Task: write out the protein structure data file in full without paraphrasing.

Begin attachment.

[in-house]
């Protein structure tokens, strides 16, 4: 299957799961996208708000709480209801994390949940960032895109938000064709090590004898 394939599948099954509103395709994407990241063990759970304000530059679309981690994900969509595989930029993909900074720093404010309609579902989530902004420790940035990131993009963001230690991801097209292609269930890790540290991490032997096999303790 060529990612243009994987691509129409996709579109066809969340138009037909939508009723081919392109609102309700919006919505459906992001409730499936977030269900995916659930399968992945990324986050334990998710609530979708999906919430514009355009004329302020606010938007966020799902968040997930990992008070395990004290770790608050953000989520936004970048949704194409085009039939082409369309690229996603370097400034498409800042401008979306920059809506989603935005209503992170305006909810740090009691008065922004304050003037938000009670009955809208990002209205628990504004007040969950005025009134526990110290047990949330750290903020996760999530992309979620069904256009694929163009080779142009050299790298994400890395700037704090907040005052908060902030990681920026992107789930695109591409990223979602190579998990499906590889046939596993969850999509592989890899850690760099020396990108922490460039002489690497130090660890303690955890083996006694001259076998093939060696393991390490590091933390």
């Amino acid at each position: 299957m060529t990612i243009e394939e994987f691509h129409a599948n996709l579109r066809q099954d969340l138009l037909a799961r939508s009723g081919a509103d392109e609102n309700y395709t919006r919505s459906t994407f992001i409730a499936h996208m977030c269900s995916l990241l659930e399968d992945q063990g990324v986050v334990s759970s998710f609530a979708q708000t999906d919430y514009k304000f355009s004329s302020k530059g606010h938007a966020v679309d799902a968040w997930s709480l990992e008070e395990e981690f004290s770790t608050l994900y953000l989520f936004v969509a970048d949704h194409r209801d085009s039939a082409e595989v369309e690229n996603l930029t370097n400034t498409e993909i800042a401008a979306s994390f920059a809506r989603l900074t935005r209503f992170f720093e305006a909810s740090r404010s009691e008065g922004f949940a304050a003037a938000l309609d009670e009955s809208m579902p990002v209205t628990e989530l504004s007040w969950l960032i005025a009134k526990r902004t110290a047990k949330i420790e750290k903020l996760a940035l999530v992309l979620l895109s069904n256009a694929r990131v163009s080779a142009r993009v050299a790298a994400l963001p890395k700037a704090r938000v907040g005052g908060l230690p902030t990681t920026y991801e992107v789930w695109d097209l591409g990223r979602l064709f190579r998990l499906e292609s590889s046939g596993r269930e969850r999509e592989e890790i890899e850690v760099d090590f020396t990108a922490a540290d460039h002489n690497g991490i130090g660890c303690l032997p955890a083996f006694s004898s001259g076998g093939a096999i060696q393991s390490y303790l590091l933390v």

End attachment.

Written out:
[in-house]
């Protein structure tokens, strides 16, 4: 299957799961996208708000709480209801994390949940960032895109938000064709090590004898 394939599948099954509103395709994407990241063990759970304000530059679309981690994900969509595989930029993909900074720093404010309609579902989530902004420790940035990131993009963001230690991801097209292609269930890790540290991490032997096999303790 060529990612243009994987691509129409996709579109066809969340138009037909939508009723081919392109609102309700919006919505459906992001409730499936977030269900995916659930399968992945990324986050334990998710609530979708999906919430514009355009004329302020606010938007966020799902968040997930990992008070395990004290770790608050953000989520936004970048949704194409085009039939082409369309690229996603370097400034498409800042401008979306920059809506989603935005209503992170305006909810740090009691008065922004304050003037938000009670009955809208990002209205628990504004007040969950005025009134526990110290047990949330750290903020996760999530992309979620069904256009694929163009080779142009050299790298994400890395700037704090907040005052908060902030990681920026992107789930695109591409990223979602190579998990499906590889046939596993969850999509592989890899850690760099020396990108922490460039002489690497130090660890303690955890083996006694001259076998093939060696393991390490590091933390």
């Amino acid at each position: 299957m060529t990612i243009e394939e994987f691509h129409a599948n996709l579109r066809q099954d969340l138009l037909a799961r939508s009723g081919a509103d392109e609102n309700y395709t919006r919505s459906t994407f992001i409730a499936h996208m977030c269900s995916l990241l659930e399968d992945q063990g990324v986050v334990s759970s998710f609530a979708q708000t999906d919430y514009k304000f355009s004329s302020k530059g606010h938007a966020v679309d799902a968040w997930s709480l990992e008070e395990e981690f004290s770790t608050l994900y953000l989520f936004v969509a970048d949704h194409r209801d085009s039939a082409e595989v369309e690229n996603l930029t370097n400034t498409e993909i800042a401008a979306s994390f920059a809506r989603l900074t935005r209503f992170f720093e305006a909810s740090r404010s009691e008065g922004f949940a304050a003037a938000l309609d009670e009955s809208m579902p990002v209205t628990e989530l504004s007040w969950l960032i005025a009134k526990r902004t110290a047990k949330i420790e750290k903020l996760a940035l999530v992309l979620l895109s069904n256009a694929r990131v163009s080779a142009r993009v050299a790298a994400l963001p890395k700037a704090r938000v907040g005052g908060l230690p902030t990681t920026y991801e992107v789930w695109d097209l591409g990223r979602l064709f190579r998990l499906e292609s590889s046939g596993r269930e969850r999509e592989e890790i890899e850690v760099d090590f020396t990108a922490a540290d460039h002489n690497g991490i130090g660890c303690l032997p955890a083996f006694s004898s001259g076998g093939a096999i060696q393991s390490y303790l590091l933390v």